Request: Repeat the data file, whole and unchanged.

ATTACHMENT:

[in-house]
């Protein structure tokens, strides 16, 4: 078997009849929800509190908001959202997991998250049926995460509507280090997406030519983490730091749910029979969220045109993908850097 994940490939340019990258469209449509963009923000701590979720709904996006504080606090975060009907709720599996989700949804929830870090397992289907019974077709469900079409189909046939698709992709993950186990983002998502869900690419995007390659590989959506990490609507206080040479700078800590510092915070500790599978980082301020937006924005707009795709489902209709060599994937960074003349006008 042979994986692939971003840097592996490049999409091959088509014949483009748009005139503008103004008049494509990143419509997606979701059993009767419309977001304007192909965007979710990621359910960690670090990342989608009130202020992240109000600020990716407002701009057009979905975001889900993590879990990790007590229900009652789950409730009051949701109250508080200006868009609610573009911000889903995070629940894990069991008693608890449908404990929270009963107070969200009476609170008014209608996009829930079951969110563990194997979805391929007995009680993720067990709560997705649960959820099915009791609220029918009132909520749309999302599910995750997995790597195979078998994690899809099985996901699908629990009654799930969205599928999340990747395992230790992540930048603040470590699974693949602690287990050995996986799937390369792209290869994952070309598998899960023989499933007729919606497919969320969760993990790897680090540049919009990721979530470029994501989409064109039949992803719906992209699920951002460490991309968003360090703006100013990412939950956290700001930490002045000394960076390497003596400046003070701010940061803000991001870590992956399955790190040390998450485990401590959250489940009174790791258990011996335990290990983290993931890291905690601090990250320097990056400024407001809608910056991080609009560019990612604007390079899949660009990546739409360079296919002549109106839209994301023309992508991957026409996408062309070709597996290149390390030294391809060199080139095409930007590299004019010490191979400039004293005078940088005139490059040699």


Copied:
[in-house]
């Protein structure tokens, strides 16, 4: 078997009849929800509190908001959202997991998250049926995460509507280090997406030519983490730091749910029979969220045109993908850097 994940490939340019990258469209449509963009923000701590979720709904996006504080606090975060009907709720599996989700949804929830870090397992289907019974077709469900079409189909046939698709992709993950186990983002998502869900690419995007390659590989959506990490609507206080040479700078800590510092915070500790599978980082301020937006924005707009795709489902209709060599994937960074003349006008 042979994986692939971003840097592996490049999409091959088509014949483009748009005139503008103004008049494509990143419509997606979701059993009767419309977001304007192909965007979710990621359910960690670090990342989608009130202020992240109000600020990716407002701009057009979905975001889900993590879990990790007590229900009652789950409730009051949701109250508080200006868009609610573009911000889903995070629940894990069991008693608890449908404990929270009963107070969200009476609170008014209608996009829930079951969110563990194997979805391929007995009680993720067990709560997705649960959820099915009791609220029918009132909520749309999302599910995750997995790597195979078998994690899809099985996901699908629990009654799930969205599928999340990747395992230790992540930048603040470590699974693949602690287990050995996986799937390369792209290869994952070309598998899960023989499933007729919606497919969320969760993990790897680090540049919009990721979530470029994501989409064109039949992803719906992209699920951002460490991309968003360090703006100013990412939950956290700001930490002045000394960076390497003596400046003070701010940061803000991001870590992956399955790190040390998450485990401590959250489940009174790791258990011996335990290990983290993931890291905690601090990250320097990056400024407001809608910056991080609009560019990612604007390079899949660009990546739409360079296919002549109106839209994301023309992508991957026409996408062309070709597996290149390390030294391809060199080139095409930007590299004019010490191979400039004293005078940088005139490059040699």